Nothing I have read so far on the this blog convinces me to chaneg my mind about professional juries.

Perhaps we need a referendum ....

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well lets just hope they

don't become the same as the professional politicians we have, who have no clue clue what the real world is like....

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The real world people

A proper selection process , perhaps ethnically and socially engineered dare I suggest ....

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We need a middle way ...

... Ms Pryce has admitted to the offence, why then have a trial, why not have a suitably competent panel review her extenuating circumstances to advise the judge on the level of leniency, that after all is what is being argued over!

Basically, she broke the law, unless it was under fear for her life she is guilty as charged and should get the appropriate punishment, although a suspended sentance would be the worst appropriate in my view 

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Ms Pryce

I never even thought about that . You are SO correct ? It's totally bizarre

Perhaps once we leave the EU and UKIP have nowt to campaign on they can make their single issue party be the party for jury reform !

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Got to be careful

As I understand this matter is still 'live' in court we have to be very careful about commenting in 'the media'.

However my understanding is that Ms Pryce denies that she is guilty of the offence and, in effect, asks the jury to return a 'not guilty' verdict.

I believe the legal point is that if she acted under what might be called 'matrimonial compulsion' she is not guilty.

So it is a question for the jury.

There is a (non-jury) procedure, known as a 'Newton hearing', used in cases where a defendant admits an offence but there remain issues as to 'how guilty' he is.

For example suppose Mr X is accused of stealing £100,000.  He says "It's a fair cop guv, I dunn it, but I only had fifty grand".

Suppose the prosecution do not accept that he stole only £50,000.

Then a hearing involving a judge (but no jury) can be held in which witness evidence (relevant to the issue in dispute) is heard in the usual way with counsel asking questions just like a jury trial.  Then the judge will come to a conclusion about 'Wot he dunn' and will sentence Mr X accordingly.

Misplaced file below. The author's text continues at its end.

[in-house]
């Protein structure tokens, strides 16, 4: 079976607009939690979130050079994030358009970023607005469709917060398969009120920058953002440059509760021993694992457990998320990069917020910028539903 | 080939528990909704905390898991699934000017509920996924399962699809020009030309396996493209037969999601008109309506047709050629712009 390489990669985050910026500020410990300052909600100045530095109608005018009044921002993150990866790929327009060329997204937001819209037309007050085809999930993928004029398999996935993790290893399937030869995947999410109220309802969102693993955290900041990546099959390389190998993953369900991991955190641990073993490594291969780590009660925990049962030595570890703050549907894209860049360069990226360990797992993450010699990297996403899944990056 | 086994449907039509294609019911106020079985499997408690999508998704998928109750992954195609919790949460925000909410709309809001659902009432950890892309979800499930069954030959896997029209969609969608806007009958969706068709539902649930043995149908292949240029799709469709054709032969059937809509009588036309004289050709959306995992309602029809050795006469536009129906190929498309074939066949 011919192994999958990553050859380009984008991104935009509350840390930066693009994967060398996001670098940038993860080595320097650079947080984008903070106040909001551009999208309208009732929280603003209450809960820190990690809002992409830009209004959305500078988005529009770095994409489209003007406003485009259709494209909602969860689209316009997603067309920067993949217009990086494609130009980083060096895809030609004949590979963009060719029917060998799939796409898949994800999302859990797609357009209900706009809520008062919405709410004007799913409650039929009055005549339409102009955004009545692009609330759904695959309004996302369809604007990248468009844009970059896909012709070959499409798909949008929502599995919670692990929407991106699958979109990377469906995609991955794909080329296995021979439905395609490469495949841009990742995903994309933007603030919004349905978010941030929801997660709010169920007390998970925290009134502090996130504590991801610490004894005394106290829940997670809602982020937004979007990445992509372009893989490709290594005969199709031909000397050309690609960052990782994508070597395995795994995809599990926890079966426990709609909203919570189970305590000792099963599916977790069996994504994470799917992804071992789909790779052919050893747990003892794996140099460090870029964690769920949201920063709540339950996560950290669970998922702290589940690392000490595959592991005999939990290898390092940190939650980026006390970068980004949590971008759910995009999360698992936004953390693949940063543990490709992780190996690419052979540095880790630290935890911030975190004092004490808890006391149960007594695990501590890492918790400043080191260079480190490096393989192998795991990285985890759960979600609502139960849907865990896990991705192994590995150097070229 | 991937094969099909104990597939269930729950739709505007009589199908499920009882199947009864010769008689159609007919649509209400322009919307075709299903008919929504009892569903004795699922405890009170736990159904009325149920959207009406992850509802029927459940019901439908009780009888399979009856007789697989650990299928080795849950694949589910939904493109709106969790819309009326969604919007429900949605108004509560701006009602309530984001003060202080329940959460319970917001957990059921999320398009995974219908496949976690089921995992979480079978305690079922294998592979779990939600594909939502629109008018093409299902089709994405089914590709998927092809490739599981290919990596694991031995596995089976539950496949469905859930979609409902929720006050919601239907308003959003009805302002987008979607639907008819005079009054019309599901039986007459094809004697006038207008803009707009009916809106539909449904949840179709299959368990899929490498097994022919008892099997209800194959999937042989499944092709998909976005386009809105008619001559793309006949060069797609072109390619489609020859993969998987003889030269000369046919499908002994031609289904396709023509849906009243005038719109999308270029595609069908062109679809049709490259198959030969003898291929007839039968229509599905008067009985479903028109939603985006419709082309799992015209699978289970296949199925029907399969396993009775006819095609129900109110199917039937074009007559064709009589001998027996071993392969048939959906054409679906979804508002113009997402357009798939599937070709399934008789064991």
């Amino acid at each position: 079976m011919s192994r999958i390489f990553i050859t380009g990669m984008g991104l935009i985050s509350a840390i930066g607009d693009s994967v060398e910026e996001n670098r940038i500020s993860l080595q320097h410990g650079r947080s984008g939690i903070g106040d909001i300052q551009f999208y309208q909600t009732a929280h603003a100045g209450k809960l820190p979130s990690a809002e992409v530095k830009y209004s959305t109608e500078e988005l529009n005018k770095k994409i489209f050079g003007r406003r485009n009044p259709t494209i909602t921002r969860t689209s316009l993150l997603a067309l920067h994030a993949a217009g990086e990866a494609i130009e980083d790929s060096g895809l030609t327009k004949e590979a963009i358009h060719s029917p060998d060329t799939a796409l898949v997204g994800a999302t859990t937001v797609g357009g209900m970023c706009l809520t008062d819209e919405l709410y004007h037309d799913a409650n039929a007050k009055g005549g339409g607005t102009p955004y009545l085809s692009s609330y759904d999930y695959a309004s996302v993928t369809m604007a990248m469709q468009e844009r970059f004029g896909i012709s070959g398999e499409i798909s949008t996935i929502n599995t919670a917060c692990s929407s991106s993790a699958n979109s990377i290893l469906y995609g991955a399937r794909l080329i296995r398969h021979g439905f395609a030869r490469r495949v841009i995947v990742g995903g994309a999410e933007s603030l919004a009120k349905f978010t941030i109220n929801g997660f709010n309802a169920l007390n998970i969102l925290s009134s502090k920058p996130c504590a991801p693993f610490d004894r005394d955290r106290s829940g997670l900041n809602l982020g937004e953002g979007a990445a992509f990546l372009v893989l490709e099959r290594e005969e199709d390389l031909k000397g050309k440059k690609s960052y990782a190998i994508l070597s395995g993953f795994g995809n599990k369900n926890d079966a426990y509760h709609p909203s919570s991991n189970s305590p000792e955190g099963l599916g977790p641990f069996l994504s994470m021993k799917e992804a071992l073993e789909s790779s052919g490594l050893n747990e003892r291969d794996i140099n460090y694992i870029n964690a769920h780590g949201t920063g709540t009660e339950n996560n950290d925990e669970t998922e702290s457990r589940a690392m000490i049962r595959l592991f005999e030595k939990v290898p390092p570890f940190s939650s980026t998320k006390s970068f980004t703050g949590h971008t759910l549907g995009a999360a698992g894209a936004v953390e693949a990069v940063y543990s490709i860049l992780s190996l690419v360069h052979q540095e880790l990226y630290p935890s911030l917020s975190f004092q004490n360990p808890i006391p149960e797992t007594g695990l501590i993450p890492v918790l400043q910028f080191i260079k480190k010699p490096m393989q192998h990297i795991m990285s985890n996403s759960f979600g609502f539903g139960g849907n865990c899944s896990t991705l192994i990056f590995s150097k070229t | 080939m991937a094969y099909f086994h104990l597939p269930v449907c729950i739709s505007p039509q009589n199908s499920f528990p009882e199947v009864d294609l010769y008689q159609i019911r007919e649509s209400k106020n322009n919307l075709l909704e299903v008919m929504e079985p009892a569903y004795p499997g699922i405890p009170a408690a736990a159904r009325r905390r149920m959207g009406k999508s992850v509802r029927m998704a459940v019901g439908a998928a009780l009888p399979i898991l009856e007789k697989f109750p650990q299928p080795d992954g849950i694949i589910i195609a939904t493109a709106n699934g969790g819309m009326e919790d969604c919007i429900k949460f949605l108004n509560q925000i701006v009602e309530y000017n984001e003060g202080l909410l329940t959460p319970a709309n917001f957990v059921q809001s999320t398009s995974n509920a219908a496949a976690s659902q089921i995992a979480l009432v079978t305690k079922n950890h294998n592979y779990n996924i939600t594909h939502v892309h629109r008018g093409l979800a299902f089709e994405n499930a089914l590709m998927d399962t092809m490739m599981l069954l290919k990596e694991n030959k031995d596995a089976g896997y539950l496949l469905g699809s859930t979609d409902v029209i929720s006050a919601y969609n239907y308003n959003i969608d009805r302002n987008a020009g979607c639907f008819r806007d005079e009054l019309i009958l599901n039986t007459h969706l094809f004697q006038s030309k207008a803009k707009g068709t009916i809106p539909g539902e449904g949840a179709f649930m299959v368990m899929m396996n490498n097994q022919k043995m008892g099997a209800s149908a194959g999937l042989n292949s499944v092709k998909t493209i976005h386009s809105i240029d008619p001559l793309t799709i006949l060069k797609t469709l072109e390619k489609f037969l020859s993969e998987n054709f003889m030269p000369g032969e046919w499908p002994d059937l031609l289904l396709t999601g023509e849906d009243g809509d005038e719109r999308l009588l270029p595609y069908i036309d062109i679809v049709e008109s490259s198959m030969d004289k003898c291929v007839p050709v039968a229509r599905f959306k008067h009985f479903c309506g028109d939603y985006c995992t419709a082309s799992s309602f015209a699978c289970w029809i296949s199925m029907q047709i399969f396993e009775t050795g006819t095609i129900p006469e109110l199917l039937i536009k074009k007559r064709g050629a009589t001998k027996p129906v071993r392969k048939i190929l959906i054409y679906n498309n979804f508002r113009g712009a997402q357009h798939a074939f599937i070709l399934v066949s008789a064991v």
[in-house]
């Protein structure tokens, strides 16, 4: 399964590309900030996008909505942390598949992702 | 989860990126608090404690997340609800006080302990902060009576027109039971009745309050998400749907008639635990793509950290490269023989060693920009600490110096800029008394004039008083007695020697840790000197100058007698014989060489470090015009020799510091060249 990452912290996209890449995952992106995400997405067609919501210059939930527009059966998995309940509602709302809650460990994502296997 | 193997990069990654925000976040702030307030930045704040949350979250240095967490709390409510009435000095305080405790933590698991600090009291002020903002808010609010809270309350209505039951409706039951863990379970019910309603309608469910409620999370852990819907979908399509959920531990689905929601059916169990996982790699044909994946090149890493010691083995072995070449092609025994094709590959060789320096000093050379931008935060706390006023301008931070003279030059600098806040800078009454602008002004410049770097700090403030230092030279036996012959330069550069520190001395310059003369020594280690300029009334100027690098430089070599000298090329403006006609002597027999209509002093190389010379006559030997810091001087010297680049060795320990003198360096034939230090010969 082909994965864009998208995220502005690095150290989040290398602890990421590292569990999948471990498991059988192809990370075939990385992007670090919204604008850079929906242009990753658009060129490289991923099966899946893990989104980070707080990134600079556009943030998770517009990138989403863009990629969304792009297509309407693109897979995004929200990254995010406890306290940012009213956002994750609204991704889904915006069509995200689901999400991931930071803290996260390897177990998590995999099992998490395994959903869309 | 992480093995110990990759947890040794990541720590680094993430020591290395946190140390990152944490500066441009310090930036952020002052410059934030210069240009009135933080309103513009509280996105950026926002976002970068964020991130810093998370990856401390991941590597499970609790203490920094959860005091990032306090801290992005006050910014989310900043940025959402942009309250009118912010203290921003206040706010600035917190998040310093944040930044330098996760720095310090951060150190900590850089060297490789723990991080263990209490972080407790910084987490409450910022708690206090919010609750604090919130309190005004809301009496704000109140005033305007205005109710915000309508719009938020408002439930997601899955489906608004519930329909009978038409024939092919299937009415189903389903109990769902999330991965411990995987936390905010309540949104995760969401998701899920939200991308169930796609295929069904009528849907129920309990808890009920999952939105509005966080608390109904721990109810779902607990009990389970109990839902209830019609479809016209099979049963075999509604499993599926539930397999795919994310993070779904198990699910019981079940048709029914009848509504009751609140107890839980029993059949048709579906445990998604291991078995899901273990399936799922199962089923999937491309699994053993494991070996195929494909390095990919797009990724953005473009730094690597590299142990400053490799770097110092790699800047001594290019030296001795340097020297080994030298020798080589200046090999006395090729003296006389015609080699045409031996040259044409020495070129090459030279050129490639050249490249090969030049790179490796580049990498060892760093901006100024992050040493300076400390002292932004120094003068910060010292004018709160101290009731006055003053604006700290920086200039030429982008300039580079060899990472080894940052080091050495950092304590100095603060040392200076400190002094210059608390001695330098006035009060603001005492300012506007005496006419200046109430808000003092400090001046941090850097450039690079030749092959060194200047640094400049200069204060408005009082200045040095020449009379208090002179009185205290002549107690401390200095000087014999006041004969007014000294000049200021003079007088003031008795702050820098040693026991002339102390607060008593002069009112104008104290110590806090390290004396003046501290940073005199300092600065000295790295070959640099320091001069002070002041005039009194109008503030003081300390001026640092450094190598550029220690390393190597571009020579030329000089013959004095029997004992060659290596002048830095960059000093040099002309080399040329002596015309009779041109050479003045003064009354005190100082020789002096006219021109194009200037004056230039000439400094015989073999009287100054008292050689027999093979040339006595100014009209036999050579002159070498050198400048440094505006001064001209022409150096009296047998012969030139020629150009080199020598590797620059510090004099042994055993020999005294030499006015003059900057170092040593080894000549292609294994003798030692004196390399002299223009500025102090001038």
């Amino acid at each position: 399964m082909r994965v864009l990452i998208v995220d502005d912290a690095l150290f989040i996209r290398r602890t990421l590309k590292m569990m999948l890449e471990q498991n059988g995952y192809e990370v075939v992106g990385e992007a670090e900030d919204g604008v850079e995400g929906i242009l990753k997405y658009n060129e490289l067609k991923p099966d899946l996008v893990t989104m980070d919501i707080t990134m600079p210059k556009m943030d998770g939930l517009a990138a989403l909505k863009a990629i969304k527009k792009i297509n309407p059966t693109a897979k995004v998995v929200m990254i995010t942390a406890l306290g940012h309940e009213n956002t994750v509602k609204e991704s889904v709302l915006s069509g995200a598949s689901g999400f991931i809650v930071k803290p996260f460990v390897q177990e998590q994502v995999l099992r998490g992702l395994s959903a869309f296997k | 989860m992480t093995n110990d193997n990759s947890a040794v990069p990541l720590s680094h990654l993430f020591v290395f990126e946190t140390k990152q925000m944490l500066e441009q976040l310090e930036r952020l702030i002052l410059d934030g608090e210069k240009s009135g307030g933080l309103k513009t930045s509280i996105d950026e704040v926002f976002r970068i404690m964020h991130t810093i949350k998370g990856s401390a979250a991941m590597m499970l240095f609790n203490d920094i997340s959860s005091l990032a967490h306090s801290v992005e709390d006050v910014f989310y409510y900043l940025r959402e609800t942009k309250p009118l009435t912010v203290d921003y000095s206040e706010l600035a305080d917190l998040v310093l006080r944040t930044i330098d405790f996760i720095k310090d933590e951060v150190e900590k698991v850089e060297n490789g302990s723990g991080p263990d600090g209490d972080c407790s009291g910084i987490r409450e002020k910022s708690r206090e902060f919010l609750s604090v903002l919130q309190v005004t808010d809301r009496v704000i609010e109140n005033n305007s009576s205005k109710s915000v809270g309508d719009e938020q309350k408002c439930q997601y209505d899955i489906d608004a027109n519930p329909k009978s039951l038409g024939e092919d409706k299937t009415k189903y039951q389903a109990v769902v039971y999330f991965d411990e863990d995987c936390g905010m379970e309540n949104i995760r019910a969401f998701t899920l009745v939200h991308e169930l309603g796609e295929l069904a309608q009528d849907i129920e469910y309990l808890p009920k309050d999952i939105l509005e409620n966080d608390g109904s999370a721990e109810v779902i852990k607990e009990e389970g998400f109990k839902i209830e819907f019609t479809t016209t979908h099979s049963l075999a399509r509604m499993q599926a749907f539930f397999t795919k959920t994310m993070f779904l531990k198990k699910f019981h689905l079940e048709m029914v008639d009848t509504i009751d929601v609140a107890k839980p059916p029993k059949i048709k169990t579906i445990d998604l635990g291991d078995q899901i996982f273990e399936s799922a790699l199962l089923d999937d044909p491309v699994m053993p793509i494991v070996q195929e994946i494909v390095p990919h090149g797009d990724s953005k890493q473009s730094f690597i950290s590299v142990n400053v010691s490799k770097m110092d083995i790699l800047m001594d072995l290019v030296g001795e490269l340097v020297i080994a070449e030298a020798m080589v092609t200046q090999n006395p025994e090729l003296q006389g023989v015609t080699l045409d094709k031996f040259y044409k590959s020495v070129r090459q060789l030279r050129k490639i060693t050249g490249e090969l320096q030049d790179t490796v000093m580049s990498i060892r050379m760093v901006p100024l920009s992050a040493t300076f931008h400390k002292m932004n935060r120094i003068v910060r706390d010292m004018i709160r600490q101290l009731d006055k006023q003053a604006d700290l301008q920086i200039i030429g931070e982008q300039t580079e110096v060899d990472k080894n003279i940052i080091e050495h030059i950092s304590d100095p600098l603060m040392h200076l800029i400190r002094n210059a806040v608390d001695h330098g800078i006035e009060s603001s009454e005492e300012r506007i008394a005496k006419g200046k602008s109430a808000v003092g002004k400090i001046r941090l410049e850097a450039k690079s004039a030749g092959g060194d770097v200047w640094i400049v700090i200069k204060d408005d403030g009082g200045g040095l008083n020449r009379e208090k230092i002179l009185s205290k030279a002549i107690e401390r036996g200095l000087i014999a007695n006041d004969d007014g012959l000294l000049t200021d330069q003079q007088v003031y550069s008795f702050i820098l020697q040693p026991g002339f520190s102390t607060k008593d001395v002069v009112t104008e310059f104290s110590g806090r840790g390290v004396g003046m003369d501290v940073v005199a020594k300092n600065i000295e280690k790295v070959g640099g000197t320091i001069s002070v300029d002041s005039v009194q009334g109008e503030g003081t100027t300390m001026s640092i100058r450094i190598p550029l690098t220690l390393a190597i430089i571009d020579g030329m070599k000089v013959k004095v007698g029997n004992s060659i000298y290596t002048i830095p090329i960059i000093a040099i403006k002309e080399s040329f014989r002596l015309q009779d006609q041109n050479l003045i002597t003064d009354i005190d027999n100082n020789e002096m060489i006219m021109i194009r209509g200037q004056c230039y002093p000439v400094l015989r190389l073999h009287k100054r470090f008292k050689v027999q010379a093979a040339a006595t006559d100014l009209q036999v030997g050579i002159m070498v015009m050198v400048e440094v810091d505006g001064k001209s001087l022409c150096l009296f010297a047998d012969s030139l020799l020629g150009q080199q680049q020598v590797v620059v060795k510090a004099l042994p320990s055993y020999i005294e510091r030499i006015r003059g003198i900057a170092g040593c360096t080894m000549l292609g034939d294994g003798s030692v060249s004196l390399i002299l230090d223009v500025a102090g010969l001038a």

David

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Newton hearing

Most interesting . So why can we not extend such procedure for all cases - a panel of learned judges. We pay them a fortune with a whopping pension and they don't exactly burn the midnight oil ....

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You couldn't make it up ...

... "matrimonial compulsion" - so much for feminism and equal rites.

So, a guy finds his wife in bed with his accountant and in the red mist goes a bit far gets banged up ( as I think "crime of passion" is no longer a defence?), but a wife who takes the "revenge is a dish best served cold" option walks away scot-free!

This is the problem these days, it is all semantics, although it keeps David in a good living!

May be I am just an old cynic but the phrase "it's a fair cop gov" seems to have gone the way of the Dodo!

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Sex equality

A friend of mine told me that the day the equal sex legislation was passed was the last time he stood up for a non-male (is one still allowed to refer to them as ladies or women ?) on the bus to school

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Perhaps all civil cases could be televised and the public could be invited to dial chargeable 0800 numbers to state

A)Guilty

B)Not Guilty

C)Don't know

The proceeds from the calls could be awarded to the victim in damages.

Further phone numbers could be made available for the sentencing.

 

The existing system may not be perfect but there are far worse alternatives.

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Alternatives

A far worse alternative doesn't mean we cannot implement a far better alternative

 

By the way , a civil case isn't about guilt . Most civil cases are a judge and 2 defendants . In my experience of court attendances it is fair and balanced , even though the outcome may not be as you had wished

In Scotland there is "case not proven" - is that option "c" ?